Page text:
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Police foil terror attack in Australia -

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ELEANOR HALL: We go first to Victoria and the latest on the massive counter-terrorism operation

Police raided 19 properties across the state in the early hours of this morning to interrupt what
could have been the biggest terrorist attack on Australian soil.

Four people have been arrested so far over an alleged plan to carry out suicide attacks at
Australian defence bases. Another is being questioned. And police have confirmed one of the group
has now been formally charged with planning a terrorist act.

The men are accused of having links to an extremist organisation in Somalia.

Police briefed the media after the raids and said that officers have been monitoring the suspects'
movements since the beginning of this year.

In Melbourne, Lexi Metherell reports.

LEXI METHERELL: At 4:30 this morning 400 police officers swooped on 19 properties across Melbourne
and in the west Victorian town of Colac.

One of the houses raided was in the suburb of Glenroy, about half an hour's drive north of
Melbourne's CBD.

Unmarked vans crammed into a cordoned off section of a street as police carried out a search and
questioned a man and a woman.

Stunned neighbours stood outside in their pyjamas watching the scene, saying they'd never noticed
anything suspicious on their street.

EMILY: It's shock, because you wouldn't really think that you have a potential terrorist living in
your street, do you know what I mean? But in a sense it's good because now the police, the Federal
Police are kind of on it.

SCOTT: It's good they've caught them, so yeah... but it's a shock, it's a quiet little street.

LEXI METHERELL: Victoria's police commissioner Simon Overland gave a joint press conference this
morning with the AFP's acting commissioner, Tony Negus.

TONY NEGUS: Potentially this would have been, if it had been able to be carried out, the most
serious terrorist attack on Australian soil.

LEXI METHERELL: Today's raids were the culmination of a seven month joint investigation by ASIO,
the AFP, Victorian and New South Wales Police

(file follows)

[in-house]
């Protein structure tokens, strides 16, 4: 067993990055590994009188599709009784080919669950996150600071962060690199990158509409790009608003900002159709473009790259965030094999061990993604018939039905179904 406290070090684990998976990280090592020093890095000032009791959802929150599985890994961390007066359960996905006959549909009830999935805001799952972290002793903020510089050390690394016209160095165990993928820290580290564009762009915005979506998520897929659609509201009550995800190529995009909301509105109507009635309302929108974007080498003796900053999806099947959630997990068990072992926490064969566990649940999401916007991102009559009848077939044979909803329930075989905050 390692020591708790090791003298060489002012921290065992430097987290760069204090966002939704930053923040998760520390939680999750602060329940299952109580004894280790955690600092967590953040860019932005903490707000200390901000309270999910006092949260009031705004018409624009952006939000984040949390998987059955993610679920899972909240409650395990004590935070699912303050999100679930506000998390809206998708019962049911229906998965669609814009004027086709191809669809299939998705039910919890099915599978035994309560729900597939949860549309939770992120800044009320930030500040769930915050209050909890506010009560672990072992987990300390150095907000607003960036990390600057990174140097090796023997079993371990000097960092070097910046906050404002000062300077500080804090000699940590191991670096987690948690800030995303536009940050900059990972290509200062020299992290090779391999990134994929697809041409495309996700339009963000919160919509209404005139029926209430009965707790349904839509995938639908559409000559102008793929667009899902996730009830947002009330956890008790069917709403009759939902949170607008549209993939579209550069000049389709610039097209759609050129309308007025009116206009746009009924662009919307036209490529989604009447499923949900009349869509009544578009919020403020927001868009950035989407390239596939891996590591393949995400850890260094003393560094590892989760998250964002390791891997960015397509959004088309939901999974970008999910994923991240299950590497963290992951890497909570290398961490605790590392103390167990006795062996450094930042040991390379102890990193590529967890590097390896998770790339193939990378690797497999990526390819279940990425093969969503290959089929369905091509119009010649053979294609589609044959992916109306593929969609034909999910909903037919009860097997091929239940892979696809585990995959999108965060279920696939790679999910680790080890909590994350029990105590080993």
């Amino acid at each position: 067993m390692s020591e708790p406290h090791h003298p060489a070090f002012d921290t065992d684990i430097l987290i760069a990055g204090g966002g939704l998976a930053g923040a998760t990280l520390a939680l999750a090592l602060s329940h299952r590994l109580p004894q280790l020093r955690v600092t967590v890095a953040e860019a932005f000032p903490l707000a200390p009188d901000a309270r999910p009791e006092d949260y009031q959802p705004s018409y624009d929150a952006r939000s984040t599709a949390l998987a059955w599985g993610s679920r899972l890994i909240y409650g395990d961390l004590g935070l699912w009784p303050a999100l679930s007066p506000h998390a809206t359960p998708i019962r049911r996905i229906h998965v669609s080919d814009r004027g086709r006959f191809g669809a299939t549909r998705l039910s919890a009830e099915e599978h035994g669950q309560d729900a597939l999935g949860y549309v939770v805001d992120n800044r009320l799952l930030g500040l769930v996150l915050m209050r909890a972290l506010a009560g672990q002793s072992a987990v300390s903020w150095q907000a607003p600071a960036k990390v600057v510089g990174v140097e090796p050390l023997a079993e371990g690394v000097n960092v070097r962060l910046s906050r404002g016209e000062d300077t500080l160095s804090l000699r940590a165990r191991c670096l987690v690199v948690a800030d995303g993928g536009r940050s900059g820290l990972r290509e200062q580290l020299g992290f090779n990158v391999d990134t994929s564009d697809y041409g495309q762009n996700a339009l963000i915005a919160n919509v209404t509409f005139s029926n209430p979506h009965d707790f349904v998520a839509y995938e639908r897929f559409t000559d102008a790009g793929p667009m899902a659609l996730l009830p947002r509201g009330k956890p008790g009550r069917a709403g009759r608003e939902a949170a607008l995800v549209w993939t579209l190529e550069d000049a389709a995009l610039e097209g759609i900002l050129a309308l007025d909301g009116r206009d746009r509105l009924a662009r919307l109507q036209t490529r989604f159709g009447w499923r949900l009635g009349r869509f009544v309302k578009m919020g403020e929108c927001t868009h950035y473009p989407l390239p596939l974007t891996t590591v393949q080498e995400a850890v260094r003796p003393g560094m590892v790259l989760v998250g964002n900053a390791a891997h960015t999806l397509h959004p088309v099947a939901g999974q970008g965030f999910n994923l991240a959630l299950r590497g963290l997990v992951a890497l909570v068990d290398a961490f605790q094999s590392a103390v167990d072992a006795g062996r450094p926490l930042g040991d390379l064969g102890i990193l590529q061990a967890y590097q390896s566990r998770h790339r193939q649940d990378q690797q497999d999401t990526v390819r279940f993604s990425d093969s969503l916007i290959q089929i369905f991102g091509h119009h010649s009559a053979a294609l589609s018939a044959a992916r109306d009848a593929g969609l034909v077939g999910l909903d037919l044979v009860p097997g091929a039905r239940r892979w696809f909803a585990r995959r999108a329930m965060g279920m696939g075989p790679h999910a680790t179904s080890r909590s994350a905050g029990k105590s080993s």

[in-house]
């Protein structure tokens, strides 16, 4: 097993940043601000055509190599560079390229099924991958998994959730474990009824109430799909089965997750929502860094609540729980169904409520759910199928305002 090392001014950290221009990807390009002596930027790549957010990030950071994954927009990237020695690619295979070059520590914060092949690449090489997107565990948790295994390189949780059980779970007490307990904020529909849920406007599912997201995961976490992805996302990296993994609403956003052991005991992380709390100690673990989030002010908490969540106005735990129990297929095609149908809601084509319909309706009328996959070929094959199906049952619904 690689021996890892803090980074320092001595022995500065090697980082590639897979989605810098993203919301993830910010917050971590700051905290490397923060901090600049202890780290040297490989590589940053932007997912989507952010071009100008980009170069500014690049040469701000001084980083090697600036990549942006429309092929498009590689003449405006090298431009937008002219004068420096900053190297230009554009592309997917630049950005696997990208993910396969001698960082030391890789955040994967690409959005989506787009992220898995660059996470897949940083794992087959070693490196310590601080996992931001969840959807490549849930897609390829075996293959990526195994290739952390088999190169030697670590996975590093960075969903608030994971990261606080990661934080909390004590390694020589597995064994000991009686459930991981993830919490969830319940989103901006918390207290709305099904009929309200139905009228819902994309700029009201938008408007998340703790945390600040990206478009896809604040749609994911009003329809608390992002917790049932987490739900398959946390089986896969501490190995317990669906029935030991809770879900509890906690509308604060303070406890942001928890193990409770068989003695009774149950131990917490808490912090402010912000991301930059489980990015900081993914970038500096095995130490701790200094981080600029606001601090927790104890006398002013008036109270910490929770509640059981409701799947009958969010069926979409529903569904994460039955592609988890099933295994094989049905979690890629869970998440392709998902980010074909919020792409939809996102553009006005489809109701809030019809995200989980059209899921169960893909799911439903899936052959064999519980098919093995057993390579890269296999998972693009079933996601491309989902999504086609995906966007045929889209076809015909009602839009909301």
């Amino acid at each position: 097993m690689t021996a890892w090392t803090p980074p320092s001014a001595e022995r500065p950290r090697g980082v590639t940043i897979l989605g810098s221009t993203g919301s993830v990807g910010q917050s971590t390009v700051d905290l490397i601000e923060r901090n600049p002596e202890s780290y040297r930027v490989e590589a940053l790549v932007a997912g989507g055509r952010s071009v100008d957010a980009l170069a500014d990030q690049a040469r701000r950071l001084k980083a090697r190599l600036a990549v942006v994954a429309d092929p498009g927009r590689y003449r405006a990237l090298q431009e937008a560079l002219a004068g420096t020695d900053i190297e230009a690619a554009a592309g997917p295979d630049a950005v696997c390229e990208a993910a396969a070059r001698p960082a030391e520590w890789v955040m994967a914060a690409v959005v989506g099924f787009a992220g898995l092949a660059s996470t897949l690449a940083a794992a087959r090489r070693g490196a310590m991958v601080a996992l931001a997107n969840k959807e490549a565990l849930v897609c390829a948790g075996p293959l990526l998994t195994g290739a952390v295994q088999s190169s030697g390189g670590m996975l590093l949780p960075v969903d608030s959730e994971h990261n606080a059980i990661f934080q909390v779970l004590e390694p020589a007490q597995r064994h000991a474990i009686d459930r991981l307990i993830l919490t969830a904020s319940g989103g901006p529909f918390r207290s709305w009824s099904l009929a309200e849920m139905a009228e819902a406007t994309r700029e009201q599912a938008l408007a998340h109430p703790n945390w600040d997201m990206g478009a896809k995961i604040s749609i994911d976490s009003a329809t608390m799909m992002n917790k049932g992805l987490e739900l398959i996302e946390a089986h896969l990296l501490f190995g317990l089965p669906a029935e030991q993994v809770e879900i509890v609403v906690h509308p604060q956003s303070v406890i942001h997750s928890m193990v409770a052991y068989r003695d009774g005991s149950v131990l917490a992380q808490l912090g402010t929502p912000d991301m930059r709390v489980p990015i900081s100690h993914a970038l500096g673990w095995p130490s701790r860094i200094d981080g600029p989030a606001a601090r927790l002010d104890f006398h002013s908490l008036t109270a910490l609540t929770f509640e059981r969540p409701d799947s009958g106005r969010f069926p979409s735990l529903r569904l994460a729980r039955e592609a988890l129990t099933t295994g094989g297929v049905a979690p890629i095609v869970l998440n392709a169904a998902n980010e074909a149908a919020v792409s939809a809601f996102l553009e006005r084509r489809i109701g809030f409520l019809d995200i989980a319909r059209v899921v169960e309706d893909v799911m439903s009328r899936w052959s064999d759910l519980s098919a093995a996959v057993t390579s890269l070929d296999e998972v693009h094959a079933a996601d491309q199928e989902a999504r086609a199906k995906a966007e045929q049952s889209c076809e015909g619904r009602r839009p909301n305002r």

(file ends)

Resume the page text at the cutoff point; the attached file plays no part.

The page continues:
One hundred and fifty officers had been tapping phones and carrying out surveillance of the group,
reportedly of 18 men, as part of an investigation called Operation Neath.

The men had allegedly been spying on the Holsworthy defence base in Sydney's west and there'd been
suspicious activity around other bases, reportedly in Victoria,

Victoria's police commissioner Simon Overland won't say whether an attack was imminent but says
police had arrived at a point where they thought it was time to act.

SIMON OVERLAND: The primary concern is public safety so if there's any risk to public safety or we
believe there is unmanageable risk to public safety then obviously we're going to act and I'm not
saying that's the case in this instance, but that is the primary concern.

But it is a balancing act. If we move too soon and we don't have the evidence then obviously the
charges won't be successful.

LEXI METHERELL: Four men from suburban Melbourne have been arrested - a 22-year-old from Meadow
Heights, a 25-year-old from Preston, a 25-year-old from Glenroy and a 26-year-old Carlton man.

Police aren't ruling out further arrests with others being questioned, and as investigations
continue here and overseas.

Police have accused the men of planning suicide attacks with automatic weapons, but no bombs, on
defence bases in Australia.

One of the targets was the Holsworthy base, but police won't say where the other targets were or
what they've seized in the raids so far. Tony Negus.

TONY NEGUS: What we'll allege in courts today is the men's intention was to actually go into these
- to the army barracks, and to kill as many soldiers as they could before themselves, they were

LEXI METHERELL: The men under investigation are of Somali and Lebanese descent.

It's alleged some had travelled to Somalia to take part in the insurgency against the Somali
Government, and had links to the extremist group Al Shabab.

The counter-terrorism operation and this morning's raids were revealed in a front page article in
The Australian newspaper. The leak has outraged Simon Overland.

SIMON OVERLAND: The AFP negotiated with The Australian newspaper as I'm advised in terms of having
the story run today. I am concerned that despite those negotiations copies of that paper I'm told
were available on the streets here in Melbourne at 1:30am this morning, well before the warrants
were actually executed.

This in my view represents an unacceptable risk to the operation, an unacceptable risk to my staff.

LEXI METHERELL: The AFP's Tony Negus says he didn't expect the paper to be available so early.

But the journalist who broke the story, Cameron Stewart, has told ABC Local Radio in Melbourne, the
AFP were comfortable with the situation.

CAMERON STEWART: They requested that we don't publish because it might compromise the operation,
that was what their feeling was, and so we said fine so we stood back and we hadn't published until
we were given an indication as to what appropriate date to publish was.

ELEANOR HALL: That's Cameron Stewart a journalist with The Australian newspaper, ending that report
by Lexi Metherell.